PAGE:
Forget about those BIOS updates: Pre-X570 mainboards will not support PCIe Gen 4
BIOS updates can do a lot for mainboards based on older chipsets, but sometimes the power to provide support for a certain technology — or take it away — is out of the manufacturers' hands. While a set of recent BIOS updates included support for PCIe Gen 4 in various pre-X570 mainboards, AMD has decided that this is "an error" that should not happen.
According to AMD's Robert Hallock, "This is an error we are correcting. Pre-X570 boards will not support PCIe Gen 4. There's no guarantee that older motherboards can reliably run the more stringent signaling requirements of Gen4, and we simply cannot have a mix of "yes, no, maybe" in the market for all the older motherboards. The potential for confusion is too high."
In such cases, the mainboard makers should be allowed to do their own testing and provide support for the new technology as they see fit. Sadly, Hallock conclusion reads the following: "When final BIOSes are released for 3rd Gen Ryzen (AGESA 1000+), Gen4 will not be an option anymore. We wish we could've enabled this backwards, but the risk is too great."
Given the feedback he received, one can only hope that AMD will decide to leave the decision to the manufacturers. Two of those who shared their opinions on AMD's aforementioned decision called it "a huge mistake" and concluded that "this reeks of marketing opportunity and purposeful disabling of features to upsell other parts."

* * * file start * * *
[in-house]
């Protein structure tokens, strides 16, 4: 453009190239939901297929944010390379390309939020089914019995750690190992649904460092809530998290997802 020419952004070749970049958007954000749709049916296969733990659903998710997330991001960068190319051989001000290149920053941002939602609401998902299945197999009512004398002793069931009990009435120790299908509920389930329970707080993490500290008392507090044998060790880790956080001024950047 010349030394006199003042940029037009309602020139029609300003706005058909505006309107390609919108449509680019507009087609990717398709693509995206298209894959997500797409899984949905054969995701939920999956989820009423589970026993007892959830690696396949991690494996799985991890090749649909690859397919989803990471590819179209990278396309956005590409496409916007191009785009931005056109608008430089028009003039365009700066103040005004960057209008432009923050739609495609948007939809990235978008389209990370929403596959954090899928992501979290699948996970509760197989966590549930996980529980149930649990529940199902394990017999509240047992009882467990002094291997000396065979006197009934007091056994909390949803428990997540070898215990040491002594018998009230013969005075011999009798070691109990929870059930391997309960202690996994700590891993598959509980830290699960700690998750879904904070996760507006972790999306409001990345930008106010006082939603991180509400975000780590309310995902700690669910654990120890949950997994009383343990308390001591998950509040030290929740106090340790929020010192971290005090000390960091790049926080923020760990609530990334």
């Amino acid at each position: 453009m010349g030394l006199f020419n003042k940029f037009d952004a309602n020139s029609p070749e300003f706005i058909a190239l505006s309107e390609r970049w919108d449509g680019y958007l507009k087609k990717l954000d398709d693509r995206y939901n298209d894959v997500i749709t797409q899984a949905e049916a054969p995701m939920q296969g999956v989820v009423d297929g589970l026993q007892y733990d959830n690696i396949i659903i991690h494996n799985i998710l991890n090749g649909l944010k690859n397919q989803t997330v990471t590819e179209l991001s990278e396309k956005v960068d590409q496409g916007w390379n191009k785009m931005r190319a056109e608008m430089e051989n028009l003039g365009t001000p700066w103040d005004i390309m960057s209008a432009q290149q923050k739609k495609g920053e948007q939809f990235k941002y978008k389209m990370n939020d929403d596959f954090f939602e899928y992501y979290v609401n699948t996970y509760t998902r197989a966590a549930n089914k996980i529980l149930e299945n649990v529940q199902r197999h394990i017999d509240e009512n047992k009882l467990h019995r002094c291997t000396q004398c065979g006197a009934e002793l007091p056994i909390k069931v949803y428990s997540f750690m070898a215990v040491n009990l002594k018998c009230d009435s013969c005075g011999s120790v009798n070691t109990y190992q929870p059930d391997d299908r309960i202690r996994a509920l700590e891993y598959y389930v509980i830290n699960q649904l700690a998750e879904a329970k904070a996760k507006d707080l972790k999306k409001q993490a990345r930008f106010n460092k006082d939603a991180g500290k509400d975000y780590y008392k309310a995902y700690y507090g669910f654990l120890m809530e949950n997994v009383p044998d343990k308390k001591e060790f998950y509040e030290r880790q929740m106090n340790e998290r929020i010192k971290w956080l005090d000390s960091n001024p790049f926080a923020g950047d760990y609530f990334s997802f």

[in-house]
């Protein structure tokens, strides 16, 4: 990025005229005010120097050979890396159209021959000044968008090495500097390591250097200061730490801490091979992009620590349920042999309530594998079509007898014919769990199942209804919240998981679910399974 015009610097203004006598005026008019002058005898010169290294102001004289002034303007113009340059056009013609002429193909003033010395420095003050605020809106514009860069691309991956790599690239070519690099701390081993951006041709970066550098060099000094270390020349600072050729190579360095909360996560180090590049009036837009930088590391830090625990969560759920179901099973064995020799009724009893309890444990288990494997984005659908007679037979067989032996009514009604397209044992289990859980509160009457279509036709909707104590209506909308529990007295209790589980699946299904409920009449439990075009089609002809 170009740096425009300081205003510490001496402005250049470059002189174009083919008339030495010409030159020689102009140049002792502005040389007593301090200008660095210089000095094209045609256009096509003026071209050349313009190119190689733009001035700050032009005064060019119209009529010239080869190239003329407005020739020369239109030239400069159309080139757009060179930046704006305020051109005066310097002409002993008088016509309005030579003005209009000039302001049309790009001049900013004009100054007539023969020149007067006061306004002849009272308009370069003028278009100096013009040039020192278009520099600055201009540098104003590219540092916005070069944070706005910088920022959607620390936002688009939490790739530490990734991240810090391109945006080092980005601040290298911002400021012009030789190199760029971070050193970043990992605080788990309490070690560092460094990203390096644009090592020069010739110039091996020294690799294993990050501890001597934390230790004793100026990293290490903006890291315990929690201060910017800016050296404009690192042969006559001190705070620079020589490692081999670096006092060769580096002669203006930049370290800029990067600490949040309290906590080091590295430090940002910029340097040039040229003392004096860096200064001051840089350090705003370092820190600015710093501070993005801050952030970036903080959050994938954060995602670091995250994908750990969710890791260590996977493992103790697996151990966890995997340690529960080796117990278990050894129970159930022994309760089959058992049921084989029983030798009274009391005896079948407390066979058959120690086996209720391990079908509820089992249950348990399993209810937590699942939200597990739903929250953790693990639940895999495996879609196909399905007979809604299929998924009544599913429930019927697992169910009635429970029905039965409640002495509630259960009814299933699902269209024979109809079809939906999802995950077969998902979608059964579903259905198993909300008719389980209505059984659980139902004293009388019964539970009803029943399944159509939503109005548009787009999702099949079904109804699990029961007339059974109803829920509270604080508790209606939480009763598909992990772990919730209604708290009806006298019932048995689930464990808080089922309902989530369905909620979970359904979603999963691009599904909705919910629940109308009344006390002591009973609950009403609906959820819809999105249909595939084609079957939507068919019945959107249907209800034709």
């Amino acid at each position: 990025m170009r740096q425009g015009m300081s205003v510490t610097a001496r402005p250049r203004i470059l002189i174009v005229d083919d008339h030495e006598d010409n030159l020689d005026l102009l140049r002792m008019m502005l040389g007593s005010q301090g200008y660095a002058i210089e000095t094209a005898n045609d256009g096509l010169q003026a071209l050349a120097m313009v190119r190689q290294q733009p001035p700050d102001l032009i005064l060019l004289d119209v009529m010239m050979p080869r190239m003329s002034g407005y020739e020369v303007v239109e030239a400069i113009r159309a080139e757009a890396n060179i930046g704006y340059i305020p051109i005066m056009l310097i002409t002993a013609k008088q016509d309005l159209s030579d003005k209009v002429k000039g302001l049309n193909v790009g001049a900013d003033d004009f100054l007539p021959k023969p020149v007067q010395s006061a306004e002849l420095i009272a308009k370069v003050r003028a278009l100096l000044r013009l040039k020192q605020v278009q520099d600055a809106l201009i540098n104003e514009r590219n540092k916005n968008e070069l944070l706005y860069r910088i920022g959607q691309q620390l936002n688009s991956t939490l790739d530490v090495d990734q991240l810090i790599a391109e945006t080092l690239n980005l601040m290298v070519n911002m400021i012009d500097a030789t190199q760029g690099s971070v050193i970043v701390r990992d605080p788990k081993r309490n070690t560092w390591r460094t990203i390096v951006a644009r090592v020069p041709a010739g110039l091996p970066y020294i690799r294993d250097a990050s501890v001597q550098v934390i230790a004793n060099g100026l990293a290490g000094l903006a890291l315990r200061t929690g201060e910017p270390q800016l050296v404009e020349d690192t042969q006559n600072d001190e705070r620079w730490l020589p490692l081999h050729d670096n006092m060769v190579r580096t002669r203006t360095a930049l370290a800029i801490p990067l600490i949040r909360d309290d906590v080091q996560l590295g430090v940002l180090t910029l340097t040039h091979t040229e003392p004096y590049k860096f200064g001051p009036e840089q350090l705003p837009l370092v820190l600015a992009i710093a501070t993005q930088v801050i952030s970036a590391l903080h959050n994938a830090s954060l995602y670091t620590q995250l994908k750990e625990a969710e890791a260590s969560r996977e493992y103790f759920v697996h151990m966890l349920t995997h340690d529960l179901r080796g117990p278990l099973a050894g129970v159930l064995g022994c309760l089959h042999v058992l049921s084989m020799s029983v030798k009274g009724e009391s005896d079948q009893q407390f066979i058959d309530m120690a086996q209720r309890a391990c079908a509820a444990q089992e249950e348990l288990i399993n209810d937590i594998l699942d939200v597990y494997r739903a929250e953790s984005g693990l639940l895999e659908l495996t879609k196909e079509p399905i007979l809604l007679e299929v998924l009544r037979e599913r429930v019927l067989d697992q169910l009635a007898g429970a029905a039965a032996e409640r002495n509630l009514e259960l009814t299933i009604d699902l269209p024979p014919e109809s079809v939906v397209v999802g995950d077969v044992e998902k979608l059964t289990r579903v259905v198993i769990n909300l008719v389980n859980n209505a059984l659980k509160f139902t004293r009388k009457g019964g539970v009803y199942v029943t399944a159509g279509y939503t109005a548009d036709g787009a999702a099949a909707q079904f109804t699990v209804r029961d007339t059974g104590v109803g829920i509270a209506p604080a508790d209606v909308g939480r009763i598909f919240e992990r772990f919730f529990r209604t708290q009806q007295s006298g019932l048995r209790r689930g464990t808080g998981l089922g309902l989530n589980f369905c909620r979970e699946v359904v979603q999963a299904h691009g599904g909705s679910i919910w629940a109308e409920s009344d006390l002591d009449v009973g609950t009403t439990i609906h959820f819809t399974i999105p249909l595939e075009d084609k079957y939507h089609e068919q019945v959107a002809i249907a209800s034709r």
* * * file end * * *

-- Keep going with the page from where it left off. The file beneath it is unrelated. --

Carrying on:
If AMD moves on with this, some people might consider it a betrayal and switch to Intel/NVIDIA. Disabling PCIe Gen 4 on the Radeon VII was not a very popular decision, either, and dropping support for it on pre-X570 mainboards could end up as a second bad decision. Obviously, doubling the clock rate is not something that many older mainboards can handle, but the testing and validation of this capability should be left to those who manufacture them.
As usual, feel free to drop your thoughts in the comments section below. Should AMD change its mind or push forward by forcing its decisions upon hardware makers?